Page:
Saturday, June 4, 2016

Sister Abram 2.0

November 23, 2015

Halfway through! Many mixed feelings, I'm excited that I've made it halfway, sad to only have half left, and I still don't think it's hit me yet!

So we went to the temple this week. It was AMAZING. I love the temple so so much. While I was there, I felt so much of the spirit. I analyzed my growth over the last 6 months, and I realized that I truly have become someone different, yet someone so much closer to the Lord. 

We saw some amazing miracles this week! After stake conference on Sunday, we were eating dinner with our Branch President, a very active family, and a semi less active family. While we were there, President Ramirez began to encourage the members to invite their friends over and allow us to come teach them. He shared his testimony of the power of their homes. Then, we were invited back over to teach the nephew of the semi less active family who we had accidentally met just a few hours before by knocking on the wrong door. As we left the apartment, we saw a woman sitting outside on the balcony alone. The spirit was whisper-yelling at me to go up to her, so we awkwardly began conversation. Her name was Elvia and she began to share with us all about her struggles with her wayward daughter. Tears filled her eyes and you could feel her pain. We testified to her of the healing power of the atonement of Jesus Christ. We shared with her that we have a glad message that will heal those wounds she hides from the world, in a way that only the Savior can. She accepted us back to visit with her, on the condition that her semi-less active neighbors (who we had just visited) participate in the lesson. This, to me, is an evidence of the reality of my call. Here we are, 20 year old strangers who really don't know much about life or the world, yet this woman felt the spirit confirm to her that we were trustworthy and that she could share the feelings and thoughts of her heart.
The last miracle of the night was with a former investigator. He is part of a part member, returning less active family that we have been counseled to focus on. We stopped in to check up on the family. We spent time discussing the principle of faith with the husband who believes he doesn't have faith. We defined faith as the desire to believe in something you can't see. He agreed that he has that desire, to which we testified that that means he does have faith. The next thing we knew he began to say, "You know why I don't want to get baptized?" and then he proceeded to explain all the reasons why he didn't want to be baptized. It was miraculous because he finally told us of his preoccupations, and we were able to focus on the foundation of his testimony-- God is our Heavenly Father, and how we can have faith in Him.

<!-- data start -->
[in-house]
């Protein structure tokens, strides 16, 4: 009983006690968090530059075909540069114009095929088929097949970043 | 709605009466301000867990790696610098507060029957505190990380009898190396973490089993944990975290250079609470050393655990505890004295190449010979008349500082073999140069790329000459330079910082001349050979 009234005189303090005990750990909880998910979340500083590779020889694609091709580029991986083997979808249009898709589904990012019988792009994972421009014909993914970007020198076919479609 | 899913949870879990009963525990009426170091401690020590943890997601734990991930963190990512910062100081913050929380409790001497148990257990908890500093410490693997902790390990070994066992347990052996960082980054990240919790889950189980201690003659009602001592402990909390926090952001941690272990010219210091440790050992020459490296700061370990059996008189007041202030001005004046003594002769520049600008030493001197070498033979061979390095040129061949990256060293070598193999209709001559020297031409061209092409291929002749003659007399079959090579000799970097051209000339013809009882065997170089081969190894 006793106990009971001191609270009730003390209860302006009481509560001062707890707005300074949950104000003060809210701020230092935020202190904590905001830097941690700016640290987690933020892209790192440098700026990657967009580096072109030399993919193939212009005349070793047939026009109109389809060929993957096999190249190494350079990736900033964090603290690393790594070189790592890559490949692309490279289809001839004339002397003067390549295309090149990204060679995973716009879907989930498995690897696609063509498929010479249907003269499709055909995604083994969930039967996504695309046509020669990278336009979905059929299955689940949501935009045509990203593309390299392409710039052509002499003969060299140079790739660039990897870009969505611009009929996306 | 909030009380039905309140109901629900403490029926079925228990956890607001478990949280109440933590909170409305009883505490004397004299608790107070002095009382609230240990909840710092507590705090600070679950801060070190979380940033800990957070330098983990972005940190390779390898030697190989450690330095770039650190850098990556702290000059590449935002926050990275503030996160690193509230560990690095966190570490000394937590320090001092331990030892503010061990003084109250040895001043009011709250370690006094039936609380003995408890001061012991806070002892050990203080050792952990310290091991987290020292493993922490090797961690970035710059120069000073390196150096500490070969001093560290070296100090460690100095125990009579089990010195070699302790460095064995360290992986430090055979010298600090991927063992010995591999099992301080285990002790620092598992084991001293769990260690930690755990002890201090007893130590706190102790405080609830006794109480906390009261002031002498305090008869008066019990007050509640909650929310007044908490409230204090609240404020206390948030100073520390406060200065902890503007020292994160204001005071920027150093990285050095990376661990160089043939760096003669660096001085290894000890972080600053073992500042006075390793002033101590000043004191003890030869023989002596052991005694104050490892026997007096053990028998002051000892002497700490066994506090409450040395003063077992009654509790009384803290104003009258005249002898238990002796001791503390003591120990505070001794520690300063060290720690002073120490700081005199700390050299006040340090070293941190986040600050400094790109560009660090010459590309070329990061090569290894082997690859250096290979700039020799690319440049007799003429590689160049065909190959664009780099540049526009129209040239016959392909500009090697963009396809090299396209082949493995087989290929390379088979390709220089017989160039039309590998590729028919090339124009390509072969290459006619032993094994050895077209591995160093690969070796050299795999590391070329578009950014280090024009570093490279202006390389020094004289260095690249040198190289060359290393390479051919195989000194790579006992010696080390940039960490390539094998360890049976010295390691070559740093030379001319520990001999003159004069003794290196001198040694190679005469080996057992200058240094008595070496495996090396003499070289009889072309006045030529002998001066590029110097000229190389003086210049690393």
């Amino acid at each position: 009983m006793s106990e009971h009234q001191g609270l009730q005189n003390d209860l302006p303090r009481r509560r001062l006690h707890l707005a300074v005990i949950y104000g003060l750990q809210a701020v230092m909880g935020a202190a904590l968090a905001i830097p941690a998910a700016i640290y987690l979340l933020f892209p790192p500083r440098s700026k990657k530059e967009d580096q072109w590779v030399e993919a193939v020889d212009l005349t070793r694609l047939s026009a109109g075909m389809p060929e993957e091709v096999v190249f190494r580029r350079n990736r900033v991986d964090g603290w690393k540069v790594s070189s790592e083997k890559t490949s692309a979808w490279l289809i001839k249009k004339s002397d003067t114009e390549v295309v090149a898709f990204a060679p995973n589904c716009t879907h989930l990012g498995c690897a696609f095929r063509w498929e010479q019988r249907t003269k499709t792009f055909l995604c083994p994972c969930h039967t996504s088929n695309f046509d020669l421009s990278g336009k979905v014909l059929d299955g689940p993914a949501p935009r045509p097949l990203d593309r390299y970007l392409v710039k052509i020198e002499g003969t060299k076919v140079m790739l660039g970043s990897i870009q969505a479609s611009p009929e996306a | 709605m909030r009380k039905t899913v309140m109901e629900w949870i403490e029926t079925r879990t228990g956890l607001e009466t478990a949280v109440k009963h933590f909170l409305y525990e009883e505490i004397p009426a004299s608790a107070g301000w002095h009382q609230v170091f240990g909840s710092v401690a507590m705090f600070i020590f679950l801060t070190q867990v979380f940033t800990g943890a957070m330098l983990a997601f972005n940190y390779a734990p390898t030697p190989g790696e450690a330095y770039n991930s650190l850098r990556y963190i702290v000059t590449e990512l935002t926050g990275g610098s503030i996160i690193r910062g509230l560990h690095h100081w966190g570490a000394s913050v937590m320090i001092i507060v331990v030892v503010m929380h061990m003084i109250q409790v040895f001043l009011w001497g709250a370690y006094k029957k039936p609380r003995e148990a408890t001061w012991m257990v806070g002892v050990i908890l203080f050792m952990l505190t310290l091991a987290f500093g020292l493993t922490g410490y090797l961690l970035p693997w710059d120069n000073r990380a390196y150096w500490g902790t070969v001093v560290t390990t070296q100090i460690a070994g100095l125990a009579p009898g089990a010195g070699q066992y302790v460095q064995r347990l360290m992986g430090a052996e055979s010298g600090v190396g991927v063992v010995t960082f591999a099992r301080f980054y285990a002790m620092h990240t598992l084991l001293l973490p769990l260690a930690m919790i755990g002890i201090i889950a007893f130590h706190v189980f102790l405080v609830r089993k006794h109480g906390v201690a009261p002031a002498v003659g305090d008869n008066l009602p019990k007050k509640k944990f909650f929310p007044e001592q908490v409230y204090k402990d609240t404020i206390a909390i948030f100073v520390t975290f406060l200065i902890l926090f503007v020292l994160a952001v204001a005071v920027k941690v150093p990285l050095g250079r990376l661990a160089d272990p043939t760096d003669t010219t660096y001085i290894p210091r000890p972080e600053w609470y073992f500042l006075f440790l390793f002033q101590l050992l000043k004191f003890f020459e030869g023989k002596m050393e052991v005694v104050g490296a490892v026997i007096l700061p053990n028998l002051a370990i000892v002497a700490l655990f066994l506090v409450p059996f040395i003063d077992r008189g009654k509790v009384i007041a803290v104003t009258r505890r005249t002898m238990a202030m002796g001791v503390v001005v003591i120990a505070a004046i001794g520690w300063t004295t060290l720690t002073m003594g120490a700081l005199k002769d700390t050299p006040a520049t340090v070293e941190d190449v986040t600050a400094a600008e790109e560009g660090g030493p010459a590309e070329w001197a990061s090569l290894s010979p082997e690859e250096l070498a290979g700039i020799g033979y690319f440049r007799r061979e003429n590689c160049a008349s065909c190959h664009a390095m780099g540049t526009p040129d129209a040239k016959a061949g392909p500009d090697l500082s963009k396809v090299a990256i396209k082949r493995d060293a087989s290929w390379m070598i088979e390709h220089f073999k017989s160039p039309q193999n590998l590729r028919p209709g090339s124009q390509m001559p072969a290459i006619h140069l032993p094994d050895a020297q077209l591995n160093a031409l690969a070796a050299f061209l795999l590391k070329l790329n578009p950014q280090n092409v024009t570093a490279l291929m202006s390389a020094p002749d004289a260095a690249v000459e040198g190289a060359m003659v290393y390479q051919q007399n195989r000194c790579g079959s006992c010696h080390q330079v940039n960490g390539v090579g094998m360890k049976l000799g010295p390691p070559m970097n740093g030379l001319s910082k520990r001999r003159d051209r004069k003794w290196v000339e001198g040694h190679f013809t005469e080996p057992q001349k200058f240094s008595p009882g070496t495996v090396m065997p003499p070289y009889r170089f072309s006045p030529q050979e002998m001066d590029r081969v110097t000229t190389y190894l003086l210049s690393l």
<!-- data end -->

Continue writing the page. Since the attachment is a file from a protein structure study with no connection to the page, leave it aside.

As I mentioned earlier, stake conference was this weekend, and it was full of revelation for Sister Abram. I went to the temple on Friday with a question/concern for the Lord. While I sat in the temple, I did not receive any direct answer or inspiration, but I knew He was listening. I was content with that and I had the faith that He would answer me. Then while I sat at Stake conference, I received an explicitly direct answer to my question that was as though the Lord was standing right at that microphone answering me. It was an incredible tender mercy. 

As a final note, I would like to share something from the Saturday evening session of Stake Conference (which everyone must go to). One thought shared was a story from Pres Eyring: 

"When we render any service in the kingdom--be it teaching a … lesson or dry pack canning at Welfare Square--it will be of much less value to us if we only see it as a ‘To Do’ item. … But if we visualize ourselves laying on the altar to God our talents or our time commitment, such as in attending an inconvenient church meeting, then our sacrifice becomes personal and devotional to Him.”

A story shared by our beloved associate, Elder Henry B. Eyring, illustrates this principle of commitment still further. This story is about his father, the great scientist Henry Eyring, who served on the Bonneville Stake high council. He was responsible for the welfare farm, which included a field of onions that needed to be weeded. At that time, he was nearly 80 and suffering from painful bone cancer. He assigned himself to do weeding even though the pain was so great that he pulled himself along on his stomach with his elbows. The pain was too great for him to kneel. Yet he smiled, laughed, and talked happily with the others who were there that day weeding that field of onions. I now quote what Elder Eyring said of this incident:

   “After all the work was finished and the onions were all weeded, someone [said to] him, ‘Henry, good heavens! You didn’t pull those weeds, did you? Those weeds were sprayed two days ago, and they were going to die anyway.’

 “Dad just roared. He thought that was the funniest thing. He thought it was a great joke on himself. He had worked through the day in the wrong weeds. They had been sprayed and would have died anyway.

 “… I [asked] him, ‘Dad how could you make a joke out of that?’ …

   “He said something to me that I will never forget. … He said, ‘Hal, I wasn’t there for the weeds.’”

We accomplish great things by doing them for the Savior. As Thanksgiving approaches, I invite all of you to focus on the things you are asked to do in your individual lives and reflect on all that was done for you by our Savior Jesus Christ. 

¡Que pasen bien y espero que disfruten su día de acción de gracias! 

Con mucho amor, 
Hermana Abram 

Sent from my heart


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